Roosevelt’s conduct is all the more puzzling when we remember that by far his greatest achievement as a war leader was the accord he reached with Churchill, first during the period when his country was neutral and Britain was fighting alone and then in the disastrous twelve months after Pearl Harbor. The Anglo-American alliance came naturally to him. It was both politically desirable and strategically sound: but it required real statesmanship after Pearl Harbor to defeat Mac-Arthur’s demand for a “Pacific first” policy. Roosevelt did not hesitate to veto this tempting plan and Professor Burns tells us that “watching him turn it down Marshall decided that all his doubts about the President were negated—here was a great man.” Then why, when a solid basis had been created for defeating Germany and Japan and then facing up to the Russians in the confrontation which was bound to ensue, did Roosevelt indulge in a flirtation with Stalin which contradicted decency, strategy, and common sense?
Is the explanation to be found in Roosevelt’s physical collapse? Professor Burns records a curious episode which occurred just after his return from Teheran when he succumbed to flu and was persuaded to submit to a check-up at Bethesda. The doctor’s findings were grim: hypertension, hypertensive heart disease, cardiac failure. But at the time this diagnosis was kept completely secret and Mr. Burns does not suggest that physical factors were decisive in this change of policy.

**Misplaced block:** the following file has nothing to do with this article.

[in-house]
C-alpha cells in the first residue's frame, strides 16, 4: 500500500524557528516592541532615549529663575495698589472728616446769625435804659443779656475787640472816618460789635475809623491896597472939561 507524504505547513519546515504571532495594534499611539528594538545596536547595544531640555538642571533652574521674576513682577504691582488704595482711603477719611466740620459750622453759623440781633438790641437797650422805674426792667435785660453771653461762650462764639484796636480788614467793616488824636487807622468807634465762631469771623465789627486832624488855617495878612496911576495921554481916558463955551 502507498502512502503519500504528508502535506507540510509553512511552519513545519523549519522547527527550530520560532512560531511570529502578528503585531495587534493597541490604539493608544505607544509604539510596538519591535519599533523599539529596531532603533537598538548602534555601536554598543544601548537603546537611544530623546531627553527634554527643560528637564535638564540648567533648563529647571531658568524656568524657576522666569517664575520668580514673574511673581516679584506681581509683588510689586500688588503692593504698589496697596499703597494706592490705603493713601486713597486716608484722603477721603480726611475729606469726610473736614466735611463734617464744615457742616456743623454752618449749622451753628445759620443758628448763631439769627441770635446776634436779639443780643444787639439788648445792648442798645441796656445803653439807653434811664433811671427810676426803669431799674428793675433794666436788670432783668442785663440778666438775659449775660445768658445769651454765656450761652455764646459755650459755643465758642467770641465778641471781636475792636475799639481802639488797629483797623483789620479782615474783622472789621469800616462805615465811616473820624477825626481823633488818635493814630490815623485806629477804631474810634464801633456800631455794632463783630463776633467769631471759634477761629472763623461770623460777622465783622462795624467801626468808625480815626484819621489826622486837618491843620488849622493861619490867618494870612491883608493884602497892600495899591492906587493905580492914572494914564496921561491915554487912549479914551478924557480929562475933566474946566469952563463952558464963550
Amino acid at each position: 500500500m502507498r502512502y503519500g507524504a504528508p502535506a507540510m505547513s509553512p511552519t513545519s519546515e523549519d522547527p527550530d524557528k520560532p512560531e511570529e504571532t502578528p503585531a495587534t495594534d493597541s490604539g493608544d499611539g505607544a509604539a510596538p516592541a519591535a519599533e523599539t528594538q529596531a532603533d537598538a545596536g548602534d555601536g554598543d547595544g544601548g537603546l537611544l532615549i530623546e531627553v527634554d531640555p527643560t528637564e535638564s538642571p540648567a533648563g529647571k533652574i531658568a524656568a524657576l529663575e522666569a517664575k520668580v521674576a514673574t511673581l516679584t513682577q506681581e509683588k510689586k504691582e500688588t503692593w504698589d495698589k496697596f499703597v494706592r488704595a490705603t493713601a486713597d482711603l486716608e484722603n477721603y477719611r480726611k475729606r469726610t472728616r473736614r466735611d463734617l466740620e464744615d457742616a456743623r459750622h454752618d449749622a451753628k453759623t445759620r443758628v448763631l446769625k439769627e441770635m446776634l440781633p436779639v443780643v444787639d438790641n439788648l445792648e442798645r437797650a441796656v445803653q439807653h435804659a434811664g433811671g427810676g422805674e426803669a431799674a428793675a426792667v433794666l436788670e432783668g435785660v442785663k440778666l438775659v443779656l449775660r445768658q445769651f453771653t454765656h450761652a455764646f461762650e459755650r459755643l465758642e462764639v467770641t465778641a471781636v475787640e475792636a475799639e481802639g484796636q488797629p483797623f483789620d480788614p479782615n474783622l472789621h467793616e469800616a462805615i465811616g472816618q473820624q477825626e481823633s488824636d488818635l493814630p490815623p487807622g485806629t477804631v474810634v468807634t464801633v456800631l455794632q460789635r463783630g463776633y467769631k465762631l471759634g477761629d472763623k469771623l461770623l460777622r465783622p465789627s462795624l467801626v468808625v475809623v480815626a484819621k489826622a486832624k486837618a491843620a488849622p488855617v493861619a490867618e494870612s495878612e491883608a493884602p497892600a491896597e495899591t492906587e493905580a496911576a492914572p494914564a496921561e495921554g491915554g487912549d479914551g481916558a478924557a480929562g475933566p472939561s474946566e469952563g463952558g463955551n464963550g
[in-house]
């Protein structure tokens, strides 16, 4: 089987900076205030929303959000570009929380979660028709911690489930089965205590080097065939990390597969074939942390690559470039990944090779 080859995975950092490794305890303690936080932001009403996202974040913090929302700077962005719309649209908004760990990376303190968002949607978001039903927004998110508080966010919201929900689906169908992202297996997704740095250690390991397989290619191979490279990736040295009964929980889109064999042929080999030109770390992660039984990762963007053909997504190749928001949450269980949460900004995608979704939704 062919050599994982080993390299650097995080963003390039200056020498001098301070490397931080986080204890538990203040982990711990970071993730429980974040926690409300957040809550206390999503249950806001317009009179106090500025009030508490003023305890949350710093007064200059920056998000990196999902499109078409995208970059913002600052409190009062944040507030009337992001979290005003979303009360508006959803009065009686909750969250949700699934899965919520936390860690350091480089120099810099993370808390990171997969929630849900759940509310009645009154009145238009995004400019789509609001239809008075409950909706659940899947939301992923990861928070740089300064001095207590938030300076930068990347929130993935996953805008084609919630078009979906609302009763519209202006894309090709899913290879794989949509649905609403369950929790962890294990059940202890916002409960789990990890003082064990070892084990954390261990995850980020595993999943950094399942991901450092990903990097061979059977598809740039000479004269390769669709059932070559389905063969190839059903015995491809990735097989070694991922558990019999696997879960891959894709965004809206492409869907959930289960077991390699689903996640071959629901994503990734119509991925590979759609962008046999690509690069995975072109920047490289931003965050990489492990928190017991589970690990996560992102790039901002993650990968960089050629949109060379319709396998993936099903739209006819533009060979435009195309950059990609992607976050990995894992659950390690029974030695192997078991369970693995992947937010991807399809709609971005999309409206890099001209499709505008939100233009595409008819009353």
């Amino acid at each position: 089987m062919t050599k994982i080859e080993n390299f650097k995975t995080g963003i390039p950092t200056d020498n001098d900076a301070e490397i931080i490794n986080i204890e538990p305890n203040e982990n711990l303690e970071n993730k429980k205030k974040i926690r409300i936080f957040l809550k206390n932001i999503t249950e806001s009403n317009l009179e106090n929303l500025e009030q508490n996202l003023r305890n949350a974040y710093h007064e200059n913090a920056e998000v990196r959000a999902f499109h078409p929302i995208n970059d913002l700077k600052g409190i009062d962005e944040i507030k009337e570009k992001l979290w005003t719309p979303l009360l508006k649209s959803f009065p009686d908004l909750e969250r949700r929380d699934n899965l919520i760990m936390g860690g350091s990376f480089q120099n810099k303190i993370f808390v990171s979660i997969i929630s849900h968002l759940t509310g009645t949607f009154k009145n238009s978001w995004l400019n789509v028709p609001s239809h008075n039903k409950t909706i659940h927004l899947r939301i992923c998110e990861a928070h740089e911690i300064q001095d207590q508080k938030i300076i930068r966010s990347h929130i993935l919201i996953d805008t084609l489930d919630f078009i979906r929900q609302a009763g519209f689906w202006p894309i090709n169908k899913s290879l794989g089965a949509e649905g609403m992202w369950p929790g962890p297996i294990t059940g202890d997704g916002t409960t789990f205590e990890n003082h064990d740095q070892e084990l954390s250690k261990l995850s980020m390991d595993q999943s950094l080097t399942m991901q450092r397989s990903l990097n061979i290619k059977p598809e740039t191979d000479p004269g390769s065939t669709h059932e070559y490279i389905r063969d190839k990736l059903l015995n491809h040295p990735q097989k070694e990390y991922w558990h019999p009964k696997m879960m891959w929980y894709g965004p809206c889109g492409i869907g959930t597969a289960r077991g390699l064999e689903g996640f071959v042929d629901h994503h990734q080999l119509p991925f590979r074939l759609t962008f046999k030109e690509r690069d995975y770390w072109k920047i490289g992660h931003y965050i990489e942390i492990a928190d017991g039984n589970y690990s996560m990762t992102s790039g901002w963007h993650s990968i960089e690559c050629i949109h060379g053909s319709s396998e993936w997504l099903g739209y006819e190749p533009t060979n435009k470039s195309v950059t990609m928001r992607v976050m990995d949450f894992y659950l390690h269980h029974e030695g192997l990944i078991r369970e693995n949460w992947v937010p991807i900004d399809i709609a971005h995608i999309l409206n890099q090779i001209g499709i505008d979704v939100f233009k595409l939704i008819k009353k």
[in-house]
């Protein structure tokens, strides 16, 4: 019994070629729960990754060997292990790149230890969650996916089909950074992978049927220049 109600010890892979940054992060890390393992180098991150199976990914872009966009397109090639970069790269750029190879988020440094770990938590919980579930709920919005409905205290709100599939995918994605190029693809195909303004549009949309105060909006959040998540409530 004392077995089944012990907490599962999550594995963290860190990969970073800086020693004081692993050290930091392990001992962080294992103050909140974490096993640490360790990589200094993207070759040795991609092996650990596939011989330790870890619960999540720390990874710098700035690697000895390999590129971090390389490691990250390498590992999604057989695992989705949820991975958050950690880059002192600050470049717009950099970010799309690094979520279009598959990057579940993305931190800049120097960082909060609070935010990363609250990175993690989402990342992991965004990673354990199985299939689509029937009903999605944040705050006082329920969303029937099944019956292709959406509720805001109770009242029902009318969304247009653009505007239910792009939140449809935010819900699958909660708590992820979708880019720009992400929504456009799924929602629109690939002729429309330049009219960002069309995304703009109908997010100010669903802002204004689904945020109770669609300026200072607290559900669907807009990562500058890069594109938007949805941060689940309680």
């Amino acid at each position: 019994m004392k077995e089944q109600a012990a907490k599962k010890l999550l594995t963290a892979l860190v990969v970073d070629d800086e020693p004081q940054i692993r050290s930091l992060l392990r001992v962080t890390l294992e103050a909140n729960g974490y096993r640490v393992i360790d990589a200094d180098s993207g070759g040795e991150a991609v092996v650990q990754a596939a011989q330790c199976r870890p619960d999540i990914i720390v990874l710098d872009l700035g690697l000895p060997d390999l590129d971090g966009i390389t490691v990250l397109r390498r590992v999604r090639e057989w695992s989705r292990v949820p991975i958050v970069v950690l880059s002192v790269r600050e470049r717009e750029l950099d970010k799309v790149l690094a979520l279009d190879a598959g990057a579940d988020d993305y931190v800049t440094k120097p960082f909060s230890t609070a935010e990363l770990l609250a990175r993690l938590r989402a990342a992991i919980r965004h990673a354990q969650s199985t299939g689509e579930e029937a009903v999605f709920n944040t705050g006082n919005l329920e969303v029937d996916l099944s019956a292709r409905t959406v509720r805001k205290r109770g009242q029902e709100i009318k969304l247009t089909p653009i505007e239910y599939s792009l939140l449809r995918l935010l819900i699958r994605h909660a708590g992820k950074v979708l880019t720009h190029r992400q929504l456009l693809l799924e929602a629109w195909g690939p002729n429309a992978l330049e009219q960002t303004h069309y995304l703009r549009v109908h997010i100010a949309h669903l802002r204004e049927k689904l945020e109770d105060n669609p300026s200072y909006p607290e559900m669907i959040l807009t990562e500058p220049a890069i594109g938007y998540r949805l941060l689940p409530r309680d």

Instead he points to deeper reasons. In the first place, Roosevelt was obsessed by memories of Woodrow Wilson’s failure in 1918. Looking back at the Congressional repudiation of the League of Nations at Versailles, Roosevelt was determined to learn from Wilson’s mistakes. Under his leadership the United States would be the creator of the new world organization; and for this he felt it was essential that he win the support of Stalin, even if this involved a breach of Anglo-American solidarity.
And here the major obstacle in Roosevelt’s view was the existence of the British, French, and Dutch empires and Winston Churchill’s determination that their restoration should be one of the fruits of victory. Professor Burns gives a careful and fair account of the reasons for Roosevelt’s deep personal opposition to French colonialism in Indochina and British imperial policy in India, and I agree with him that they provided the internal justification for the President’s double-dealing: